Now that winter is fading, it’s time to turn our thoughts to spring and vegetable gardens.
There’s planning and plotting to do about what you’re going to grow and where and when you’ll plant it. Preparation of in-ground beds, raised beds and containers is on the list, too. And it’s time to start some seed indoors, sow others in the still-chilly ground and scope out local nurseries and online companies for seedlings we can plant when the weather warms up. (And here you thought February was a slow month!)
In last month’s Gardening 101 webinar, Contra Costa Master Gardener Janet Miller and I scratched the gardening surface, but there’s so much more to tell. So let’s start with the lowdown on how to prepare your soil for planting. (You’ll find links to other gardening topics and to the recorded webinar at the end of this story.)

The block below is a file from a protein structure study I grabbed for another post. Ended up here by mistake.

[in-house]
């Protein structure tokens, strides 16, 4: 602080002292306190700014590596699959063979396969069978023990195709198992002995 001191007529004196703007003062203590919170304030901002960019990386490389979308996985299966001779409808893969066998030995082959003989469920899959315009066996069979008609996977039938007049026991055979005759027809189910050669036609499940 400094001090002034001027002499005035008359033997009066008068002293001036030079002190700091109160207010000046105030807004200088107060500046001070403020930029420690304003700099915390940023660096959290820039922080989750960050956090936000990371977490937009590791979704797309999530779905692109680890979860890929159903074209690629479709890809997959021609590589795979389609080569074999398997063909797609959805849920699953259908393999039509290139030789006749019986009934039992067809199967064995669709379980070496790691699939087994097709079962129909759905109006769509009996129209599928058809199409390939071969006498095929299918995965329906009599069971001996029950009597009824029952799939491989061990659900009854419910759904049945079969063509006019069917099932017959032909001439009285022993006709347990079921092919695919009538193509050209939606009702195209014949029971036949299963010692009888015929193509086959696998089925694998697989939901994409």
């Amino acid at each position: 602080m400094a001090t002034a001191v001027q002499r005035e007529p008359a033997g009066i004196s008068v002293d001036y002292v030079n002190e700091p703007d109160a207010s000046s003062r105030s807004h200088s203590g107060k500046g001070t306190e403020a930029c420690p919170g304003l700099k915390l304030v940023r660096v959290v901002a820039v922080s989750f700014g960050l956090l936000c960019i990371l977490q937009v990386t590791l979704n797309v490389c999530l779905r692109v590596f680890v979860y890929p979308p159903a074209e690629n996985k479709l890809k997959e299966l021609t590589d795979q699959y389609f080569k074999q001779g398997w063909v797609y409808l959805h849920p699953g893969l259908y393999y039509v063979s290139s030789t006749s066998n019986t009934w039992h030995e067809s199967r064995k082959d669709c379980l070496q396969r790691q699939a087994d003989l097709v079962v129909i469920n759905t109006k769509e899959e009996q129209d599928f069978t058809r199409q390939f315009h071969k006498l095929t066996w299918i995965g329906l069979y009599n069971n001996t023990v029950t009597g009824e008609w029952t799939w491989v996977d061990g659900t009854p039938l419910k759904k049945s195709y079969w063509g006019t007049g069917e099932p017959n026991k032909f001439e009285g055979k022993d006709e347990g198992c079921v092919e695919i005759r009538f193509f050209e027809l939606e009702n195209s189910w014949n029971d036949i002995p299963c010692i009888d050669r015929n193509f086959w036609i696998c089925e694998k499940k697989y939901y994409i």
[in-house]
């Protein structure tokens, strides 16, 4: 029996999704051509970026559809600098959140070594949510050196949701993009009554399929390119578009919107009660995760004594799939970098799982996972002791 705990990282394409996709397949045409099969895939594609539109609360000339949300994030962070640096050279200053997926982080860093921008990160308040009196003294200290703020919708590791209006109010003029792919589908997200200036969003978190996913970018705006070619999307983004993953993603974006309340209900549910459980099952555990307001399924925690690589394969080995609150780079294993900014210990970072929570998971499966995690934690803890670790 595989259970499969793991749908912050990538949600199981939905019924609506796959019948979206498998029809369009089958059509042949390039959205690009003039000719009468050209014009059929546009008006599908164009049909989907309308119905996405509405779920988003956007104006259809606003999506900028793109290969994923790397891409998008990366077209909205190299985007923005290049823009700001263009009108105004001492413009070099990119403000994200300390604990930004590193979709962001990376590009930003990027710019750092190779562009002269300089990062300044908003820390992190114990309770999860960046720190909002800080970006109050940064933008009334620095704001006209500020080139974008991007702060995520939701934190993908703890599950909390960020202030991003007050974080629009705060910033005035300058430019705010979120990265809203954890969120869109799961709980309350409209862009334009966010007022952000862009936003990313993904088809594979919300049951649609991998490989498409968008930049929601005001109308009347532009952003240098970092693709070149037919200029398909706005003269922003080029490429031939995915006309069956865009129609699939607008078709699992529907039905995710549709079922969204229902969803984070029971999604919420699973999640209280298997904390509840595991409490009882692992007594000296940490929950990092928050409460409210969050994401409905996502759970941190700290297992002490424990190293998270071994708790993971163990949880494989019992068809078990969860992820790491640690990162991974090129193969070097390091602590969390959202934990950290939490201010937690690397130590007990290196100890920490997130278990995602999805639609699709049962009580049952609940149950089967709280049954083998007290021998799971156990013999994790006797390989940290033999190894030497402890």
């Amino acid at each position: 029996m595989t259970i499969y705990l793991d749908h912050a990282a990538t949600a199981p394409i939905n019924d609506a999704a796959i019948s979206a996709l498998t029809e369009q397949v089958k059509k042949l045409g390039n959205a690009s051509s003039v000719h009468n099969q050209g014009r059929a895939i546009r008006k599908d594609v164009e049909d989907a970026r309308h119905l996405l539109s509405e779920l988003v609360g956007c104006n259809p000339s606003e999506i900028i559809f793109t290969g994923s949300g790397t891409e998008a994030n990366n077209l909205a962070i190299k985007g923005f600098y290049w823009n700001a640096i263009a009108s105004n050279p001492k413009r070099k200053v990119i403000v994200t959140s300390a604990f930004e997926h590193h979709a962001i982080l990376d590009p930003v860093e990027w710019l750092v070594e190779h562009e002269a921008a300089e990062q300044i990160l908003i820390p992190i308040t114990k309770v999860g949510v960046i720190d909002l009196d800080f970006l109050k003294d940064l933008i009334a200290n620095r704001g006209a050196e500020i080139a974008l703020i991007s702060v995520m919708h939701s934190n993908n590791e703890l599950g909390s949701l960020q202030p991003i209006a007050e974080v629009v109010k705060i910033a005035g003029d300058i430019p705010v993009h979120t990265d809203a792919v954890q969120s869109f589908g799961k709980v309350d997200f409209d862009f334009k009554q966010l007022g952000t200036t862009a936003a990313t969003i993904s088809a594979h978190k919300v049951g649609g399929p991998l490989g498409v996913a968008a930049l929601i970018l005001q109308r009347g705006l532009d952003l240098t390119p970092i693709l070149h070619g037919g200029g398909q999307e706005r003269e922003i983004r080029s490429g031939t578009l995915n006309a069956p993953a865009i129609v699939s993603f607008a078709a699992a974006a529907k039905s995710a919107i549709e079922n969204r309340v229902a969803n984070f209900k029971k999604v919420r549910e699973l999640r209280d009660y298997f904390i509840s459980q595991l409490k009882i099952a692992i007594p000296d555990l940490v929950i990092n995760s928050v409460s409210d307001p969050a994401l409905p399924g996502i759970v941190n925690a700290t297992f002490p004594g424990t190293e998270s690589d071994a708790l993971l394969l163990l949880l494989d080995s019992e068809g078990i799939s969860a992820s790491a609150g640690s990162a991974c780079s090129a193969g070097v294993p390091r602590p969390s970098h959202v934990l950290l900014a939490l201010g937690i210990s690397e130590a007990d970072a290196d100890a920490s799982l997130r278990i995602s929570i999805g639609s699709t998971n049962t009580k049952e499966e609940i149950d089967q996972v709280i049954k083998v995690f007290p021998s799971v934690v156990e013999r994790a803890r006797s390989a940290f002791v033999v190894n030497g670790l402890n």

Location, location, location
Thinking of planting a vegetable garden this year? For spring and summer vegetable gardens, Miller says you’ll need to choose the sunniest spot in your yard. Popular veggies, including tomatoes and peppers, need eight hours of sun a day.
That said, there is such a thing as too much sunshine. If you have a very hot and sunny yard, you may need to protect plants by using shade cloth, a special material that allows a certain percentage of sunlight through to the plants. Don’t use shade cloth that is stronger than 50 percent, Miller says — anything more opaque than that can rob